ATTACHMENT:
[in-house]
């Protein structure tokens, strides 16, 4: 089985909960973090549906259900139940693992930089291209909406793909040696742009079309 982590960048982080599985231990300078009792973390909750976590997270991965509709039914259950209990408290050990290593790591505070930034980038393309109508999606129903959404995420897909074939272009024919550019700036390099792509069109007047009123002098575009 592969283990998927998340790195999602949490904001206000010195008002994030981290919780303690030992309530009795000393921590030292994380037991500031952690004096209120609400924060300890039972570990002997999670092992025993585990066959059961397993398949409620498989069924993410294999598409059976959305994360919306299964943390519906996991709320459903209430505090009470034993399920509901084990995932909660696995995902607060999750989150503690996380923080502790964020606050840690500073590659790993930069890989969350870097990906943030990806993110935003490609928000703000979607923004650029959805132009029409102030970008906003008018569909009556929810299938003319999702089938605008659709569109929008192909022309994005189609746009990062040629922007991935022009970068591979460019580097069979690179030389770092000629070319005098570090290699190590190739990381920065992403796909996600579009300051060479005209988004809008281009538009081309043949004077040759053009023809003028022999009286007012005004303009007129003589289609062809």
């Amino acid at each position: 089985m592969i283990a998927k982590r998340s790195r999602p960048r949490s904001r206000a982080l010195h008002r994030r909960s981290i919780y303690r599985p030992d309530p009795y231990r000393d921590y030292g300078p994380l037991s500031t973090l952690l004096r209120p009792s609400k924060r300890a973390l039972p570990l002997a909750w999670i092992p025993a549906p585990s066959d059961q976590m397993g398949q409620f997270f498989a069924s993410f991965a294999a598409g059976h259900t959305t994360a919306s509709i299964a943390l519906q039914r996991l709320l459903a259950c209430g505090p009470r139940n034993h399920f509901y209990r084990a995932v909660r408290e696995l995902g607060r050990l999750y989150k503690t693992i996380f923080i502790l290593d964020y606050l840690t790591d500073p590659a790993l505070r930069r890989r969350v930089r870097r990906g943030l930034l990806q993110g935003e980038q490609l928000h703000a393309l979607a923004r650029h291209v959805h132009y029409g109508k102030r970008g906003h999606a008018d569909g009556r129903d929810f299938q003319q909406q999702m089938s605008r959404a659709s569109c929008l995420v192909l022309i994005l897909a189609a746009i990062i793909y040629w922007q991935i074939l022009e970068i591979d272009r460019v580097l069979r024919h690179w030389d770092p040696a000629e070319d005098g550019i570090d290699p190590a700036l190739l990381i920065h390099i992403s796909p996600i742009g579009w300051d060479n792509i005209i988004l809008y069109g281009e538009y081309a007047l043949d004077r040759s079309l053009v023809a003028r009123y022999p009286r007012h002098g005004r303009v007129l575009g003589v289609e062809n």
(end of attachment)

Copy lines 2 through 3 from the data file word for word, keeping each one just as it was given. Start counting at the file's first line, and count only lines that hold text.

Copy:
């Protein structure tokens, strides 16, 4: 089985909960973090549906259900139940693992930089291209909406793909040696742009079309 982590960048982080599985231990300078009792973390909750976590997270991965509709039914259950209990408290050990290593790591505070930034980038393309109508999606129903959404995420897909074939272009024919550019700036390099792509069109007047009123002098575009 592969283990998927998340790195999602949490904001206000010195008002994030981290919780303690030992309530009795000393921590030292994380037991500031952690004096209120609400924060300890039972570990002997999670092992025993585990066959059961397993398949409620498989069924993410294999598409059976959305994360919306299964943390519906996991709320459903209430505090009470034993399920509901084990995932909660696995995902607060999750989150503690996380923080502790964020606050840690500073590659790993930069890989969350870097990906943030990806993110935003490609928000703000979607923004650029959805132009029409102030970008906003008018569909009556929810299938003319999702089938605008659709569109929008192909022309994005189609746009990062040629922007991935022009970068591979460019580097069979690179030389770092000629070319005098570090290699190590190739990381920065992403796909996600579009300051060479005209988004809008281009538009081309043949004077040759053009023809003028022999009286007012005004303009007129003589289609062809």
């Amino acid at each position: 089985m592969i283990a998927k982590r998340s790195r999602p960048r949490s904001r206000a982080l010195h008002r994030r909960s981290i919780y303690r599985p030992d309530p009795y231990r000393d921590y030292g300078p994380l037991s500031t973090l952690l004096r209120p009792s609400k924060r300890a973390l039972p570990l002997a909750w999670i092992p025993a549906p585990s066959d059961q976590m397993g398949q409620f997270f498989a069924s993410f991965a294999a598409g059976h259900t959305t994360a919306s509709i299964a943390l519906q039914r996991l709320l459903a259950c209430g505090p009470r139940n034993h399920f509901y209990r084990a995932v909660r408290e696995l995902g607060r050990l999750y989150k503690t693992i996380f923080i502790l290593d964020y606050l840690t790591d500073p590659a790993l505070r930069r890989r969350v930089r870097r990906g943030l930034l990806q993110g935003e980038q490609l928000h703000a393309l979607a923004r650029h291209v959805h132009y029409g109508k102030r970008g906003h999606a008018d569909g009556r129903d929810f299938q003319q909406q999702m089938s605008r959404a659709s569109c929008l995420v192909l022309i994005l897909a189609a746009i990062i793909y040629w922007q991935i074939l022009e970068i591979d272009r460019v580097l069979r024919h690179w030389d770092p040696a000629e070319d005098g550019i570090d290699p190590a700036l190739l990381i920065h390099i992403s796909p996600i742009g579009w300051d060479n792509i005209i988004l809008y069109g281009e538009y081309a007047l043949d004077r040759s079309l053009v023809a003028r009123y022999p009286r007012h002098g005004r303009v007129l575009g003589v289609e062809n």